Raising the age to 21 to purchase tobacco will drastically reduce the number of Washingtonians who smoke and significantly decreasing the disease burden and health-care costs for our young people as they grow up.
As state lawmakers head back to Olympia on Jan. 14, they’ll face important decisions about how to improve the health of our state. One issue that should be top of mind is raising the sales age to 21 for all tobacco products, including electronic cigarettes.
This new year, 13,700 Washington kids will try smoking for the first time. Unless current smoking rates in Washington decline, 104,000 kids in our state who are alive today will die from a tobacco-related illness.
As the Washington government relations director for the American Cancer Society Cancer Action Network, the nation’s leading cancer-advocacy organization, and as doctors who treat patients affected by tobacco-related illness at the world-renowned Seattle Cancer Care Alliance, we are committed to reducing the cancer burden in our communities. That’s why our organizations support “tobacco 21” efforts and urge the Legislature to make this public health policy a priority.
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State Sen. Patty Kuderer, D-Bellevue, and Rep. Paul Harris, R-Vancouver, are lead sponsors of the tobacco 21 bill, with the support of many of their legislative colleagues. The bill would raise the age of sale for tobacco to 21 while leaving current retail and enforcement measures intact. In addition to raising the age, our state needs to increase funds for Washington’s youth tobacco prevention program to 25 percent of the CDC-recommended level, as recommended by the state Department of Health. Washington currently ranks 43rd in the nation for tobacco-prevention funding.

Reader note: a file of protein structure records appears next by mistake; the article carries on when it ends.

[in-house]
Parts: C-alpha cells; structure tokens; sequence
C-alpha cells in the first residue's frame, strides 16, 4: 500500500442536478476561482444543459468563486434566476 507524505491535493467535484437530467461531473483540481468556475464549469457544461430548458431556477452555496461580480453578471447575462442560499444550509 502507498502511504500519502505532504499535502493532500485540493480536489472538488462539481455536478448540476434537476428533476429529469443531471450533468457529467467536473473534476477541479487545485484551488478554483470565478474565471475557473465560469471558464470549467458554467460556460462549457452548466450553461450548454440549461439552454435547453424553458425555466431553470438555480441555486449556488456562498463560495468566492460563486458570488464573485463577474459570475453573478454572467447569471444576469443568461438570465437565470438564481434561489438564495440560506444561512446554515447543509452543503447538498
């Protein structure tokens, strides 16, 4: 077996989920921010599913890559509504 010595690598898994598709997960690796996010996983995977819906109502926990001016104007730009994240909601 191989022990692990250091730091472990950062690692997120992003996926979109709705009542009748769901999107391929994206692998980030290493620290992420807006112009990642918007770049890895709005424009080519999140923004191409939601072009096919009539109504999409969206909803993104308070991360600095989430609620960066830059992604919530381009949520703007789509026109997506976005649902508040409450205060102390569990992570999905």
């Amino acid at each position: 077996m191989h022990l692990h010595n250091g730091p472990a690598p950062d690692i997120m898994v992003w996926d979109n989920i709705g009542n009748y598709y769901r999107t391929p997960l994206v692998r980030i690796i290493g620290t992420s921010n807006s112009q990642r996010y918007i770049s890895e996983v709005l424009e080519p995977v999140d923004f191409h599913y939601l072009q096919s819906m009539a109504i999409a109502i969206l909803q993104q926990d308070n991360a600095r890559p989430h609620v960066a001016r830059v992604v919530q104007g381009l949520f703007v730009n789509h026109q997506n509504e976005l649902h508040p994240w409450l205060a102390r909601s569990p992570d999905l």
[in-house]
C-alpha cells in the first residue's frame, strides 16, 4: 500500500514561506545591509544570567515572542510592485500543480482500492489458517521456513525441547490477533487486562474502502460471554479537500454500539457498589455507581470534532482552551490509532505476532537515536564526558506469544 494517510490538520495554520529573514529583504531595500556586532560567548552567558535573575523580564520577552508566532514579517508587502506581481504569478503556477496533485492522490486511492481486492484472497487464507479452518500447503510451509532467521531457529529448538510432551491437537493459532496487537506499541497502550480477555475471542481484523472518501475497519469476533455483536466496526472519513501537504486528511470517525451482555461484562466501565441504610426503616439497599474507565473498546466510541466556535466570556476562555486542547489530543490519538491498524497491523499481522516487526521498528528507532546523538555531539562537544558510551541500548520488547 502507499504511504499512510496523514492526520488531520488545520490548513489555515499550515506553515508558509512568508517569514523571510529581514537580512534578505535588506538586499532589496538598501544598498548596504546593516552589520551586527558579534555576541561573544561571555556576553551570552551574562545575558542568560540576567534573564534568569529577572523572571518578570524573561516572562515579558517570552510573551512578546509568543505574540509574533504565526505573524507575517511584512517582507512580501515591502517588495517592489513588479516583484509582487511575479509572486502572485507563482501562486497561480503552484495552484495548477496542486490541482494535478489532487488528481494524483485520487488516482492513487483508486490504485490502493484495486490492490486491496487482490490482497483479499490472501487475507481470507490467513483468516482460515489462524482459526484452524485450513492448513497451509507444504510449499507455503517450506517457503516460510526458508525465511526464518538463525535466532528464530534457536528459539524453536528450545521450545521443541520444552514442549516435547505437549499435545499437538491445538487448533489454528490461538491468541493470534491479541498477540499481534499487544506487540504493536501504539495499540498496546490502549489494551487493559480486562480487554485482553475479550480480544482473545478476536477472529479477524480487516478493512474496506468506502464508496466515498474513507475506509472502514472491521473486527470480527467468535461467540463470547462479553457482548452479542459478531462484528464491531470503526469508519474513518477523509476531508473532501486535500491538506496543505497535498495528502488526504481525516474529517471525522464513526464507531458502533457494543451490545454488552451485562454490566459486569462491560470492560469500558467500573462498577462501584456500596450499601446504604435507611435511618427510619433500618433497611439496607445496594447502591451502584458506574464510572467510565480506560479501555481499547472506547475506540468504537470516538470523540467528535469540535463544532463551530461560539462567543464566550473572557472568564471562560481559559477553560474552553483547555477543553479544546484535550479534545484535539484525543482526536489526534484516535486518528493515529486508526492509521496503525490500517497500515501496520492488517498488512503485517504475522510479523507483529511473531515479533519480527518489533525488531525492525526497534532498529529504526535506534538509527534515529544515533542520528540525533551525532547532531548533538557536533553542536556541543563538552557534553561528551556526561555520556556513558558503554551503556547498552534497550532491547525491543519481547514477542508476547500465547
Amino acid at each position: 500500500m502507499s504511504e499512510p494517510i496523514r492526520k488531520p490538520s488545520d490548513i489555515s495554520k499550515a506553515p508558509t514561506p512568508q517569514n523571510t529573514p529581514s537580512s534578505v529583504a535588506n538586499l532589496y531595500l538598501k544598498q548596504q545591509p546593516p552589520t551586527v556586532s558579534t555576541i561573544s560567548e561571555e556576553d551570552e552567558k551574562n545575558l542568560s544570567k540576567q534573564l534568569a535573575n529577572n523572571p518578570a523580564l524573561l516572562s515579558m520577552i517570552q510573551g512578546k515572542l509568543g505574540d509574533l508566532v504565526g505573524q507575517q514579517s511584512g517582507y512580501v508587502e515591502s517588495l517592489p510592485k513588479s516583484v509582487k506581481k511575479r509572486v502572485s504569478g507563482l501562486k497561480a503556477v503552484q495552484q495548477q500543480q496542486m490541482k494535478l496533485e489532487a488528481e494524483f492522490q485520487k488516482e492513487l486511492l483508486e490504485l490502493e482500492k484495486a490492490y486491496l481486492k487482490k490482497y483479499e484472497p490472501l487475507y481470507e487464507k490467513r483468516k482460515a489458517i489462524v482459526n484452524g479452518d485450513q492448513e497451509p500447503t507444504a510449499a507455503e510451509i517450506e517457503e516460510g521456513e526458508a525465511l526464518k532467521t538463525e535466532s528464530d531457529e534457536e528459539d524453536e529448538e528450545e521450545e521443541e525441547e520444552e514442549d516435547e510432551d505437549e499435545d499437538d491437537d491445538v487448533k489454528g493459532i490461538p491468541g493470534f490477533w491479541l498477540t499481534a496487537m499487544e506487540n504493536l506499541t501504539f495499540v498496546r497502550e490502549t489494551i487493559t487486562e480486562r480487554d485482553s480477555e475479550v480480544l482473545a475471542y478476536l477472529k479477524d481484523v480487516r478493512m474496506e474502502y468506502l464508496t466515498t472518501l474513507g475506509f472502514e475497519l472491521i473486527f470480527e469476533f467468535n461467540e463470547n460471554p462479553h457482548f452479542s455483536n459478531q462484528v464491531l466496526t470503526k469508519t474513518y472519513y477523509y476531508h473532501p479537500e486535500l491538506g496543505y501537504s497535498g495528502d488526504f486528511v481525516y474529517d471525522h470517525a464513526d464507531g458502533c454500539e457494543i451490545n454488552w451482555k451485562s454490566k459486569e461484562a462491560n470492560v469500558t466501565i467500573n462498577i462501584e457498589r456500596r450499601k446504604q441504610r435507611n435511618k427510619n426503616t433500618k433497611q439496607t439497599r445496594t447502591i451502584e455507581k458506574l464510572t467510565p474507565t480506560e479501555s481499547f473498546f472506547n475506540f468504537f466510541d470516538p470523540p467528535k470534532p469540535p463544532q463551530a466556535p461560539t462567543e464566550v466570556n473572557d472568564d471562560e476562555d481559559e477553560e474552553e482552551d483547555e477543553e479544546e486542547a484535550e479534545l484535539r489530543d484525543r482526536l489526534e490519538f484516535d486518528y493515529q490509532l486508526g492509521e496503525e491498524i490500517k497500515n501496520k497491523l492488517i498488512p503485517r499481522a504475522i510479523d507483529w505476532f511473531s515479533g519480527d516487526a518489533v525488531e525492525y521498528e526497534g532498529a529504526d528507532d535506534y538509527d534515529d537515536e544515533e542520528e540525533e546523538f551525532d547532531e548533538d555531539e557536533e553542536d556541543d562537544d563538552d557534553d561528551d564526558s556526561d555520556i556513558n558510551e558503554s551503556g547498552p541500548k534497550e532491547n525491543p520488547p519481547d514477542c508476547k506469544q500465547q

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These common-sense actions hold the promise of drastically reducing the number of Washingtonians who smoke and significantly decreasing the disease burden and health-care costs for our young people as they grow up.
Tobacco use remains the leading cause of preventable death in the nation and claims the lives of more than 8,000 Washingtonians every year. Roughly 27 percent of all cancer deaths in the state are caused by smoking. Tobacco use also is financially destructive, costing Washingtonians more than $2.8 billion in annual health-care costs from tobacco-related diseases. This includes treating lung cancer — the leading cause of cancer deaths — as well as a range of other cancers, cardiovascular and pulmonary diseases and other illnesses.
Given that 95 percent of adult smokers become addicted before they turn 21, passing tobacco 21 legislation would help protect future generations. Younger teens often get tobacco products from their older classmates, so increasing the sales age would help keep tobacco out of high schools and away from teen peer groups.
The latest data show almost 8 percent of Washington high schoolers smoke cigarettes and nearly 21 percent use electronic cigarettes. Youth use of e-cigarettes has risen so dramatically in recent years that the FDA has declared it an “epidemic.” Our state lawmakers must act to protect Washington kids from the harms of Big Tobacco.
Raising the national sales age for tobacco products to 21 is predicted to reduce smoking rates by 25 percent among 15-to-17-year-old teens, according to a report from the National Academy of Medicine. The report also predicts raising the sales age nationally would cut overall smoking-related deaths by nearly 10 percent.
Many other states, cities and counties nationwide are considering tobacco 21 laws. To date, six states, including California, Oregon and Hawaii, have passed this legislation — and it’s time for Washington state to join them.
Raising the tobacco sales age to 21 will help save lives, reduce health-care costs, fight addiction and move us toward a tobacco-free generation. We strongly encourage all Washingtonians to urge their legislators to support the tobacco 21 bill.